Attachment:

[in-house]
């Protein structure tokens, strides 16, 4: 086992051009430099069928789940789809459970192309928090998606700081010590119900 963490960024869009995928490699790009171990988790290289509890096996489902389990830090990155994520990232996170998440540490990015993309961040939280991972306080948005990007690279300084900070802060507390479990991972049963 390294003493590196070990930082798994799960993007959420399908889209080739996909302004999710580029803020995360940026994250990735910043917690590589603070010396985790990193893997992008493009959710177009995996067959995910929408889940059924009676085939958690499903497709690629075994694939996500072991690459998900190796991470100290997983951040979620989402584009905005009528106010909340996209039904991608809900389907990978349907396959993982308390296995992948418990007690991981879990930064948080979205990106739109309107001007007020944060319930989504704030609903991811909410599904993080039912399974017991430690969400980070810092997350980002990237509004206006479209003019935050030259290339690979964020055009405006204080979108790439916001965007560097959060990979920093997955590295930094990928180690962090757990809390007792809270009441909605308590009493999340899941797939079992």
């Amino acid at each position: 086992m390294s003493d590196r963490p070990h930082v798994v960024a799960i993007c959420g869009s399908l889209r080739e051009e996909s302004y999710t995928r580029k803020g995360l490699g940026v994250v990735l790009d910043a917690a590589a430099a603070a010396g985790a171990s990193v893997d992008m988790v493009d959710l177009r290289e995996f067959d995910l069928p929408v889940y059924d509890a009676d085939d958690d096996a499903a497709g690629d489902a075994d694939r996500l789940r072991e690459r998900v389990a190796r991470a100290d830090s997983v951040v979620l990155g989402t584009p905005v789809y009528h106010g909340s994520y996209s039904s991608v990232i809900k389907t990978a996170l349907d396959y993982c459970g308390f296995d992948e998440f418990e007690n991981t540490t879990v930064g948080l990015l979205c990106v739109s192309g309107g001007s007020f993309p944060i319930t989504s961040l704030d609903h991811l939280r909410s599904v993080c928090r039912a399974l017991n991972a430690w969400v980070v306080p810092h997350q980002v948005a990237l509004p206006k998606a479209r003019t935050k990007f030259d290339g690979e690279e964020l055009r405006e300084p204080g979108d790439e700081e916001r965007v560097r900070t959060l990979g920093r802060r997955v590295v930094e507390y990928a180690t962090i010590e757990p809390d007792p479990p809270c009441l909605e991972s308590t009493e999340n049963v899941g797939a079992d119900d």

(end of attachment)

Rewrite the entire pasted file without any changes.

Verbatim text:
[in-house]
């Protein structure tokens, strides 16, 4: 086992051009430099069928789940789809459970192309928090998606700081010590119900 963490960024869009995928490699790009171990988790290289509890096996489902389990830090990155994520990232996170998440540490990015993309961040939280991972306080948005990007690279300084900070802060507390479990991972049963 390294003493590196070990930082798994799960993007959420399908889209080739996909302004999710580029803020995360940026994250990735910043917690590589603070010396985790990193893997992008493009959710177009995996067959995910929408889940059924009676085939958690499903497709690629075994694939996500072991690459998900190796991470100290997983951040979620989402584009905005009528106010909340996209039904991608809900389907990978349907396959993982308390296995992948418990007690991981879990930064948080979205990106739109309107001007007020944060319930989504704030609903991811909410599904993080039912399974017991430690969400980070810092997350980002990237509004206006479209003019935050030259290339690979964020055009405006204080979108790439916001965007560097959060990979920093997955590295930094990928180690962090757990809390007792809270009441909605308590009493999340899941797939079992």
């Amino acid at each position: 086992m390294s003493d590196r963490p070990h930082v798994v960024a799960i993007c959420g869009s399908l889209r080739e051009e996909s302004y999710t995928r580029k803020g995360l490699g940026v994250v990735l790009d910043a917690a590589a430099a603070a010396g985790a171990s990193v893997d992008m988790v493009d959710l177009r290289e995996f067959d995910l069928p929408v889940y059924d509890a009676d085939d958690d096996a499903a497709g690629d489902a075994d694939r996500l789940r072991e690459r998900v389990a190796r991470a100290d830090s997983v951040v979620l990155g989402t584009p905005v789809y009528h106010g909340s994520y996209s039904s991608v990232i809900k389907t990978a996170l349907d396959y993982c459970g308390f296995d992948e998440f418990e007690n991981t540490t879990v930064g948080l990015l979205c990106v739109s192309g309107g001007s007020f993309p944060i319930t989504s961040l704030d609903h991811l939280r909410s599904v993080c928090r039912a399974l017991n991972a430690w969400v980070v306080p810092h997350q980002v948005a990237l509004p206006k998606a479209r003019t935050k990007f030259d290339g690979e690279e964020l055009r405006e300084p204080g979108d790439e700081e916001r965007v560097r900070t959060l990979g920093r802060r997955v590295v930094e507390y990928a180690t962090i010590e757990p809390d007792p479990p809270c009441l909605e991972s308590t009493e999340n049963v899941g797939a079992d119900d």